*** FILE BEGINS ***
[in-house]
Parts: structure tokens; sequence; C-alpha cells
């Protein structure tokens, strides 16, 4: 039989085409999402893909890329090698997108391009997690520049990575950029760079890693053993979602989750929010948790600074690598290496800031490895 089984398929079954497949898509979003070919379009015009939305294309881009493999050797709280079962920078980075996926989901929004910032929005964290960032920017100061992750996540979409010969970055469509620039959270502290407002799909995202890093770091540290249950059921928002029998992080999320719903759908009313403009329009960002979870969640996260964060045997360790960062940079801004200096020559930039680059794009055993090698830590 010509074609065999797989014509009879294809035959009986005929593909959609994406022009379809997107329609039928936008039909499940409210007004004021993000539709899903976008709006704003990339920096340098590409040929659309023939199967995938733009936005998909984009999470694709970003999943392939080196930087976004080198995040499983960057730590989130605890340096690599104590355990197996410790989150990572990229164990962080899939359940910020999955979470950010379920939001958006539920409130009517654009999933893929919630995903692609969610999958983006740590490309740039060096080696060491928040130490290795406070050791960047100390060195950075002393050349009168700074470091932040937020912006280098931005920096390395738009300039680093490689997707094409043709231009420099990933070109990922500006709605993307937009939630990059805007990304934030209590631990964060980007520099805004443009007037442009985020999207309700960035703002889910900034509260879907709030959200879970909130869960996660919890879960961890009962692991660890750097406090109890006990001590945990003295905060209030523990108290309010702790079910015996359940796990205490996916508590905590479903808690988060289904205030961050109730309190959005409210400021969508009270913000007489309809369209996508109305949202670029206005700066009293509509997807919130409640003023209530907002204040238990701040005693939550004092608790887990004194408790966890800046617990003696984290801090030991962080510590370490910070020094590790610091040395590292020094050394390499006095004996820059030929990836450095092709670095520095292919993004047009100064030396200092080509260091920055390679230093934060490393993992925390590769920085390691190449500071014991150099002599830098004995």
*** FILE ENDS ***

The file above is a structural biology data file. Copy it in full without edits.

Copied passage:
[in-house]
Parts: structure tokens; sequence; C-alpha cells
């Protein structure tokens, strides 16, 4: 039989085409999402893909890329090698997108391009997690520049990575950029760079890693053993979602989750929010948790600074690598290496800031490895 089984398929079954497949898509979003070919379009015009939305294309881009493999050797709280079962920078980075996926989901929004910032929005964290960032920017100061992750996540979409010969970055469509620039959270502290407002799909995202890093770091540290249950059921928002029998992080999320719903759908009313403009329009960002979870969640996260964060045997360790960062940079801004200096020559930039680059794009055993090698830590 010509074609065999797989014509009879294809035959009986005929593909959609994406022009379809997107329609039928936008039909499940409210007004004021993000539709899903976008709006704003990339920096340098590409040929659309023939199967995938733009936005998909984009999470694709970003999943392939080196930087976004080198995040499983960057730590989130605890340096690599104590355990197996410790989150990572990229164990962080899939359940910020999955979470950010379920939001958006539920409130009517654009999933893929919630995903692609969610999958983006740590490309740039060096080696060491928040130490290795406070050791960047100390060195950075002393050349009168700074470091932040937020912006280098931005920096390395738009300039680093490689997707094409043709231009420099990933070109990922500006709605993307937009939630990059805007990304934030209590631990964060980007520099805004443009007037442009985020999207309700960035703002889910900034509260879907709030959200879970909130869960996660919890879960961890009962692991660890750097406090109890006990001590945990003295905060209030523990108290309010702790079910015996359940796990205490996916508590905590479903808690988060289904205030961050109730309190959005409210400021969508009270913000007489309809369209996508109305949202670029206005700066009293509509997807919130409640003023209530907002204040238990701040005693939550004092608790887990004194408790966890800046617990003696984290801090030991962080510590370490910070020094590790610091040395590292020094050394390499006095004996820059030929990836450095092709670095520095292919993004047009100064030396200092080509260091920055390679230093934060490393993992925390590769920085390691190449500071014991150099002599830098004995």